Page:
I can tell you from personal experience that the oft-repeated idea that the majority of people who are on welfare or who need help to get by are “lazy moochers” who just want to get out of work is a lie.  Are there some individuals who abuse the system? Of course there are.  In my 8 years at my job, I have met a few people who just want a hand out, but they are a small minority of those whom I have met.  The vast majority of the people I have worked with are like the man in this experience. They are the “working poor” who are trapped in a system that is designed to exploit them and keep them down to benefit the wealthy few.

Do I know how to fix the system and make true the American Dream? Unfortunately I do not, but I do have a couple of things that I want to say. Those of us who want change who daily see the struggles of those held down by the system cannot be silent any more, we need to speak up. The people of the United States can do better, we must do better. That the United States is a country where people who want to work and support themselves are going to bed hungry and afraid after a long hard day’s work, and are forced to beg to clothe and feed their children, while million and billionaires increase their wealth, hide their money away in foreign accounts, buy politicians, and figure ways out of taxes is beyond obscene. We claim to be a “Christian-nation, but when it comes to providing a Christ-like system where everyone has real chance to get ahead in life, it does not show in the way that our nation functions.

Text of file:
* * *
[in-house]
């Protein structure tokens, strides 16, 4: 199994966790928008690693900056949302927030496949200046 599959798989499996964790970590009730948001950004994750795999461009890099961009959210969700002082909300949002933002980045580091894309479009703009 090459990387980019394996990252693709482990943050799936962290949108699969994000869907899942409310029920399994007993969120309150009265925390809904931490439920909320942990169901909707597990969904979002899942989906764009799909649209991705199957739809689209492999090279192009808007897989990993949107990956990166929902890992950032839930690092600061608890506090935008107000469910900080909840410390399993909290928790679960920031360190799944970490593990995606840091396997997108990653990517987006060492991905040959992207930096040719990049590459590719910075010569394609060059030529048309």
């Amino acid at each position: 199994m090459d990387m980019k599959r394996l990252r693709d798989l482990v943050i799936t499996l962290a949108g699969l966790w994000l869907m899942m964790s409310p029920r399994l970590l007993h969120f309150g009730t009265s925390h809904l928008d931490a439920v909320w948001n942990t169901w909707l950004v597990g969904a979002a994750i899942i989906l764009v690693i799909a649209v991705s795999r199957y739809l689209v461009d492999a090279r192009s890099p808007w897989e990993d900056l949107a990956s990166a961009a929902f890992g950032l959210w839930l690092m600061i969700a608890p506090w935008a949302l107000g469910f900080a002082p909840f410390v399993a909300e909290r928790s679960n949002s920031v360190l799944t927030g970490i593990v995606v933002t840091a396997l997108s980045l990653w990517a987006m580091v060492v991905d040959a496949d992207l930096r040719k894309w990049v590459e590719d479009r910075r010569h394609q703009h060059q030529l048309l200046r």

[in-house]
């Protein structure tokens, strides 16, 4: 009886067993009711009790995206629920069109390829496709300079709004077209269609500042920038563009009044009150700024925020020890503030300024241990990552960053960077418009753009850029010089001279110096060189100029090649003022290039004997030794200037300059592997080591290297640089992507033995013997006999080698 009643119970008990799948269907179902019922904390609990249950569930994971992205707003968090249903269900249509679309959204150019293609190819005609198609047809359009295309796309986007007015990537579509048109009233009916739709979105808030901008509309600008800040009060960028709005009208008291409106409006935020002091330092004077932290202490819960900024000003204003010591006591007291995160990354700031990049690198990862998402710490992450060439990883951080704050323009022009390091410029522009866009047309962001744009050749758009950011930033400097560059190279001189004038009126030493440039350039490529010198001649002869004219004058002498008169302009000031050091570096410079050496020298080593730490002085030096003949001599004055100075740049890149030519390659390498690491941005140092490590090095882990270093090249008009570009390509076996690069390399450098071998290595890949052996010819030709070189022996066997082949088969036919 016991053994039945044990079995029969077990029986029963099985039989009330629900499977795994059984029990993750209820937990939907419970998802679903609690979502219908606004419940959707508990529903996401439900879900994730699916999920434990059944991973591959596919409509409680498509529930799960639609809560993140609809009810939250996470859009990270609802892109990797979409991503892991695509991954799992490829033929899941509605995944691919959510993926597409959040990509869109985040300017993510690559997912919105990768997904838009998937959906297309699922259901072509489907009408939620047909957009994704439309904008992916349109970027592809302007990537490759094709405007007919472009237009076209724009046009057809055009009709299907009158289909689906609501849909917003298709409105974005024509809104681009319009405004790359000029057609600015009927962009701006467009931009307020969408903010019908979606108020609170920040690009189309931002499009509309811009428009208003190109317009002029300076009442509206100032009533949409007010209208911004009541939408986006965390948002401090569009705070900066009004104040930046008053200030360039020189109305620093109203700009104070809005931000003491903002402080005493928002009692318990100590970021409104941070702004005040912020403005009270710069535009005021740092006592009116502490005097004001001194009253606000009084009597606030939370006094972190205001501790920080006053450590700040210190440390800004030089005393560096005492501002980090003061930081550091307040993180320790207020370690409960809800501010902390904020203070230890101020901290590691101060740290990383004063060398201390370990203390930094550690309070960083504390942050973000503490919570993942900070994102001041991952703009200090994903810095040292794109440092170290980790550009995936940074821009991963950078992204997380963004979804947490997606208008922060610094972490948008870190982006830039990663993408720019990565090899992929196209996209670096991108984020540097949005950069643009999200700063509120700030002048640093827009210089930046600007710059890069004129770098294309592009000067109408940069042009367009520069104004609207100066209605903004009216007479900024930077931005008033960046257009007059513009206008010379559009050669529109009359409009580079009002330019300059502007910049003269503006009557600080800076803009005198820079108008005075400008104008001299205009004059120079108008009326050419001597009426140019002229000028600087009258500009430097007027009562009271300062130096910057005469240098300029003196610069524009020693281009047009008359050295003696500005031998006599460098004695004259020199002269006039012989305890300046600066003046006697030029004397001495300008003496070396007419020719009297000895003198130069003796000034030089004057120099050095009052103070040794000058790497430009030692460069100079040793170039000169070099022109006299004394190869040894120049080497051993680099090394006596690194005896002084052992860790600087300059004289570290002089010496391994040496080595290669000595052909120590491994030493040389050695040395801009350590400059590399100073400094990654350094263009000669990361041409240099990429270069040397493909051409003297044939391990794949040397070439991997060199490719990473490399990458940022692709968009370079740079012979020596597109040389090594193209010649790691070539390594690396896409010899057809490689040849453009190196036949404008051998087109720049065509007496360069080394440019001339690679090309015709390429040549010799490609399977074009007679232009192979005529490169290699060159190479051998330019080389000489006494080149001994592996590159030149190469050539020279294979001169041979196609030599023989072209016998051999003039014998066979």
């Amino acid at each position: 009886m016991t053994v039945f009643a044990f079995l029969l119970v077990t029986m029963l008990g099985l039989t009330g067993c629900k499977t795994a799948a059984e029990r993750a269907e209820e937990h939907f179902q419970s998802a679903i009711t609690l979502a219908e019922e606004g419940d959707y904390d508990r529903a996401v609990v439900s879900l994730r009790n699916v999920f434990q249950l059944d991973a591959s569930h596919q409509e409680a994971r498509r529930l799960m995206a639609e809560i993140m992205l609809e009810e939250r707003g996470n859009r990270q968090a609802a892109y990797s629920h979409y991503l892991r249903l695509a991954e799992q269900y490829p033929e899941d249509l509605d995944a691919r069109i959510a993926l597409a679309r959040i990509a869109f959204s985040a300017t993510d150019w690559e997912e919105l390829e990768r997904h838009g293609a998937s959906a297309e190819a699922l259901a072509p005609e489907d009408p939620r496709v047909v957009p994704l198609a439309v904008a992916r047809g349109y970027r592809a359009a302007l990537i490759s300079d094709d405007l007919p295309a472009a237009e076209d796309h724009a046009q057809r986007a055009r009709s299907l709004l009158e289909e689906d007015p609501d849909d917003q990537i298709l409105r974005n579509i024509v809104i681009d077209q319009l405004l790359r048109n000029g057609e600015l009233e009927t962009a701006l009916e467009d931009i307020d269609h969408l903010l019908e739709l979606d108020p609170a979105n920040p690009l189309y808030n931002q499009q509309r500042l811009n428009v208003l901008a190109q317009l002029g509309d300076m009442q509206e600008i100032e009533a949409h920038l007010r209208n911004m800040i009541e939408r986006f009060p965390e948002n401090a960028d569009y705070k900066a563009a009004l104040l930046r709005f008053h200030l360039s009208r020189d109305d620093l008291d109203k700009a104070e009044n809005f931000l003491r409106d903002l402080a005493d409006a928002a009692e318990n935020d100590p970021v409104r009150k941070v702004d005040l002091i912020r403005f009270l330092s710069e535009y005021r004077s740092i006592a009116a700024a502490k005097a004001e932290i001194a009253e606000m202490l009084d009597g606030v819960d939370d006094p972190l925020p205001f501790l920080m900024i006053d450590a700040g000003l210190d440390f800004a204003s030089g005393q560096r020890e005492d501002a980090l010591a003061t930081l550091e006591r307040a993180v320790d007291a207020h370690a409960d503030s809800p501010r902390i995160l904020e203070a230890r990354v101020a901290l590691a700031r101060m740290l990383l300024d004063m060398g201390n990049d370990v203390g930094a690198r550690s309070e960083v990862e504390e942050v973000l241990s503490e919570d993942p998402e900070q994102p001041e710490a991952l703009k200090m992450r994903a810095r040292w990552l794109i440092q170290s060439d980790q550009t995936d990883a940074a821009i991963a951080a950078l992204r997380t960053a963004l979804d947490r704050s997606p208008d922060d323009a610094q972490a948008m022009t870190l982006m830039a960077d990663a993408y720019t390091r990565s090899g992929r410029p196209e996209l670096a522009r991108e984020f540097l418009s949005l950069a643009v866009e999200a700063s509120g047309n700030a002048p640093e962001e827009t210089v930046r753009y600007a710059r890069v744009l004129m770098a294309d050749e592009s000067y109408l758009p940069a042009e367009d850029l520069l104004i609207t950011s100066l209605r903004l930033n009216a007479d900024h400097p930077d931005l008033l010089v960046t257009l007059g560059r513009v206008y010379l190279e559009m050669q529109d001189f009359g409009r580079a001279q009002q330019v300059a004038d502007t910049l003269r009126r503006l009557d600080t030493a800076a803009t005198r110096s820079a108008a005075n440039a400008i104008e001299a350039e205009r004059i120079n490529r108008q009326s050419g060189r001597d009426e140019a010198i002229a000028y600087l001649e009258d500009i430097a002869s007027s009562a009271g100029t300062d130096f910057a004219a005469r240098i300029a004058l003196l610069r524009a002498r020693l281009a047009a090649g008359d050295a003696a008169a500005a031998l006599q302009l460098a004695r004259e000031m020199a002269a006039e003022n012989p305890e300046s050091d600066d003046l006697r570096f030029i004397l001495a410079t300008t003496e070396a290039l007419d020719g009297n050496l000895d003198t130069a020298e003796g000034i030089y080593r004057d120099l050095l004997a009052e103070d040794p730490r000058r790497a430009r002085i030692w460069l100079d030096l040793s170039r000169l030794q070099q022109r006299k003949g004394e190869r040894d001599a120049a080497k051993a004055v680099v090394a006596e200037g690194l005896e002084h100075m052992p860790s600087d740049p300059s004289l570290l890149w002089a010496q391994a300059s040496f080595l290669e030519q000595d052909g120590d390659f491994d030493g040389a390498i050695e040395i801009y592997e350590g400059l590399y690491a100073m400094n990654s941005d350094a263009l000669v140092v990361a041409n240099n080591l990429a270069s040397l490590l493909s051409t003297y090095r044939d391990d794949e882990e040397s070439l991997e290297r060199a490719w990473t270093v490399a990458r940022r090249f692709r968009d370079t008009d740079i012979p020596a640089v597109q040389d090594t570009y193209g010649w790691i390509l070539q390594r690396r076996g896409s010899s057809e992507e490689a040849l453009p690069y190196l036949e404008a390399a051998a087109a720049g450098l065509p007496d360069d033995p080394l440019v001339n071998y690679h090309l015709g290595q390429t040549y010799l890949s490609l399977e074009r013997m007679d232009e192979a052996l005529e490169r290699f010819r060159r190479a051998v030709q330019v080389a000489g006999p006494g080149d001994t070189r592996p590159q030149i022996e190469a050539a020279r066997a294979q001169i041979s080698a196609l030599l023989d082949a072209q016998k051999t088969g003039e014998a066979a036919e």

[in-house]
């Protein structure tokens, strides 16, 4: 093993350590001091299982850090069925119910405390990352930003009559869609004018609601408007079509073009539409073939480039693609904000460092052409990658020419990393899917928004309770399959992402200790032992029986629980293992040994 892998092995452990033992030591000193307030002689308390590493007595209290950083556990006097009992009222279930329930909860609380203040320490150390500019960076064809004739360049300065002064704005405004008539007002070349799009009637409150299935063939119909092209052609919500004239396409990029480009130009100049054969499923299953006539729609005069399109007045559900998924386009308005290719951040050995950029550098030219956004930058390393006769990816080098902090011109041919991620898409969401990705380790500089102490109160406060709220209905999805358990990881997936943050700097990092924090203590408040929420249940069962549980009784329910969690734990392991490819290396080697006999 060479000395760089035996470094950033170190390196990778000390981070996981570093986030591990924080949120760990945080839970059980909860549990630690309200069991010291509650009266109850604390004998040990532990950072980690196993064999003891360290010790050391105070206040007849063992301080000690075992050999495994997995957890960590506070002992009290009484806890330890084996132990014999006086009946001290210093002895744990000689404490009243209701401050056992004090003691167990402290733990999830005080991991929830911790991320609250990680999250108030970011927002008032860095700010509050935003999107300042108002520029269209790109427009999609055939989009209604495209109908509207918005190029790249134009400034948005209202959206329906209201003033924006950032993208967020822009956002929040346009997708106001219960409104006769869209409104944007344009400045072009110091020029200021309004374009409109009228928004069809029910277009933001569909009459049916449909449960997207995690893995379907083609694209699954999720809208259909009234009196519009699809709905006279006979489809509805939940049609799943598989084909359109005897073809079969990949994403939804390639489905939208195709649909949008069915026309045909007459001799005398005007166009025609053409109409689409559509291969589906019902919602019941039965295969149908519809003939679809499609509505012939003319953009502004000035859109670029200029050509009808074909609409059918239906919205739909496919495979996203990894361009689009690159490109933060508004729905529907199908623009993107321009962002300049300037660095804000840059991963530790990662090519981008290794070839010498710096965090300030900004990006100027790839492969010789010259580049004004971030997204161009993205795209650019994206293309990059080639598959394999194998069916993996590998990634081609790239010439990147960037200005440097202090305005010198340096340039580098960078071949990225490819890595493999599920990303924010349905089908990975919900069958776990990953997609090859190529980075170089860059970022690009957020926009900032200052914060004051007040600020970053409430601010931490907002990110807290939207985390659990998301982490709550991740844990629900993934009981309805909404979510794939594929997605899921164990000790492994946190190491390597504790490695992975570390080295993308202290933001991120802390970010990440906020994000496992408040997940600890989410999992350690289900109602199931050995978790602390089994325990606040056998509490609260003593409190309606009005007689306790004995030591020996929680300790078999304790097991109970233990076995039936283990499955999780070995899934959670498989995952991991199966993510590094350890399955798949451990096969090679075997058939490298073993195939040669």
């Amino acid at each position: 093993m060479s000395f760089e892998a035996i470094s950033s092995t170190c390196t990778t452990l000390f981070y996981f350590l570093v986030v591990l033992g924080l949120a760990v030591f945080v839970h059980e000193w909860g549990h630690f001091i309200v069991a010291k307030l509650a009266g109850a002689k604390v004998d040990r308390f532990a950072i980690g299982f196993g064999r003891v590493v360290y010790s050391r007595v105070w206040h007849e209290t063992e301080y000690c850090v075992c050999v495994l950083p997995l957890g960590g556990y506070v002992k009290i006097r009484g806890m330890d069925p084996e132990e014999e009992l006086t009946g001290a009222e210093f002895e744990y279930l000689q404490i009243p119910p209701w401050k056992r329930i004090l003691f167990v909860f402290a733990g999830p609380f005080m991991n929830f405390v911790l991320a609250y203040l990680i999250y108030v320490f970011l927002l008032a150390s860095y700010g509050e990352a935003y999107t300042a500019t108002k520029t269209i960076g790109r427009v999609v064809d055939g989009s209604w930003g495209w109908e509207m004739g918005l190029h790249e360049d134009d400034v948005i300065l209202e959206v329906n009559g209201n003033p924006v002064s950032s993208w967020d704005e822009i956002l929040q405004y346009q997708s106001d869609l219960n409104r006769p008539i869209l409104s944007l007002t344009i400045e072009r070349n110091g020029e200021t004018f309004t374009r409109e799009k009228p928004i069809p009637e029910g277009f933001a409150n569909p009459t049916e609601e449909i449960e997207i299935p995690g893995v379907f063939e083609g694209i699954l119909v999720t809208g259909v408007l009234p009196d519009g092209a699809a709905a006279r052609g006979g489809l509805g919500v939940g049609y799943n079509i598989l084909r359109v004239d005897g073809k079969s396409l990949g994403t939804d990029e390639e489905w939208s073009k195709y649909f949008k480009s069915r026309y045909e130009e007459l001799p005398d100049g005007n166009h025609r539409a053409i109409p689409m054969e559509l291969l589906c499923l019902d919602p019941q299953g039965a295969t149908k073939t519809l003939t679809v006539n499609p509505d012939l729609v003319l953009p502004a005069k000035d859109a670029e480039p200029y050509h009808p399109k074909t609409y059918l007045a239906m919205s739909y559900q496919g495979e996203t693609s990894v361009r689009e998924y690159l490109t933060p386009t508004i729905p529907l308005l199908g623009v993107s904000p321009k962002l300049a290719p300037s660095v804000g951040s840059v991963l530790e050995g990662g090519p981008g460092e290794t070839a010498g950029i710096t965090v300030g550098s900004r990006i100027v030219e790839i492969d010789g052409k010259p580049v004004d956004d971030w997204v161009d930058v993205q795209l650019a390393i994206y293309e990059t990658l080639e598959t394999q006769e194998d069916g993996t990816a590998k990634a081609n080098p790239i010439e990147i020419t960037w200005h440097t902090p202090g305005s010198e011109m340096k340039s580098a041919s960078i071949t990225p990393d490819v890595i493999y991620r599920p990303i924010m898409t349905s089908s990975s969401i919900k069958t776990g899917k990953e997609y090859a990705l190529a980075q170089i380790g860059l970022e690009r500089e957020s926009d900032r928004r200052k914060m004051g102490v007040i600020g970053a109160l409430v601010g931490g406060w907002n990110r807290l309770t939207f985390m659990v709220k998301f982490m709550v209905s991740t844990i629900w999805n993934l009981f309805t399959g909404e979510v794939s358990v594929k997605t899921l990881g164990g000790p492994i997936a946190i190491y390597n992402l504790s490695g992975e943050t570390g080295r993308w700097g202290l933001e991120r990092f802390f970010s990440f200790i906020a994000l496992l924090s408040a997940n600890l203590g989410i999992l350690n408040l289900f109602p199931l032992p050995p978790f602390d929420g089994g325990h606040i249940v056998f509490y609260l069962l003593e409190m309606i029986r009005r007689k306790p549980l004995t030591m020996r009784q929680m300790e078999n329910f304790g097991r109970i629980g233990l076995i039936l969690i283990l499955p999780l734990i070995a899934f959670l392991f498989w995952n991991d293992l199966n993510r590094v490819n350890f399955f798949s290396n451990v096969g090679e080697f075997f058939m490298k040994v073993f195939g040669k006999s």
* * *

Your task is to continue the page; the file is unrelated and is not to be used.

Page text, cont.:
It is time for change.

Categories: Blog, Culture, Feature, Mormonism

3 replies »

    • I originally, to keep things simple, just cited the quote as “Joseph Smith”, then after consultng with a great friend who is a professional researcher, I switched it to “Joseph Smith, as quoted by Hugh Nibley”. The only source either of us can find is the use by Nibley in “Approaching Zion” from his essay “Work We Must, But the Lunch is Free.” As you said, he gives no citation.

      There is a much longer quote by Brigham Young from the Journal of Discourses that says:

      “Suppose that in this community there are ten beggars who beg from door to door for something to eat, and that nine of them are impostors who beg to escape work, and with an evil heart practise imposition upon the generous and sympathetic, and that only one of the ten who visit your doors is worthy of your bounty; which is best, to give food to the ten, to make sure of helping the truly needy one, or to repulse the ten because you do not know which is the worthy one? You will all say, Administer charitable gifts to the ten, rather than turn away the only truly worthy and truly needy person among them. If you do this, it will make no difference in your blessings, whether you administer to worthy or unworthy persons, inasmuch as you give alms with a single eye to assist the truly needy.” (Journal of Discourses 8:12, 5 Mar 1860.)

      I do not know if Nibley was using this or if there is no relation. If anyone knows the source of Nibley’s quote I would love to hear it.

  1. This continues to be on my mind. I wish that the prosperity gospel was not taught/honored/revered, in today’s church. I think it is the spiritual equivalent of “unfettered capitalism,” and does not belong in a church whose work is that of the Savior.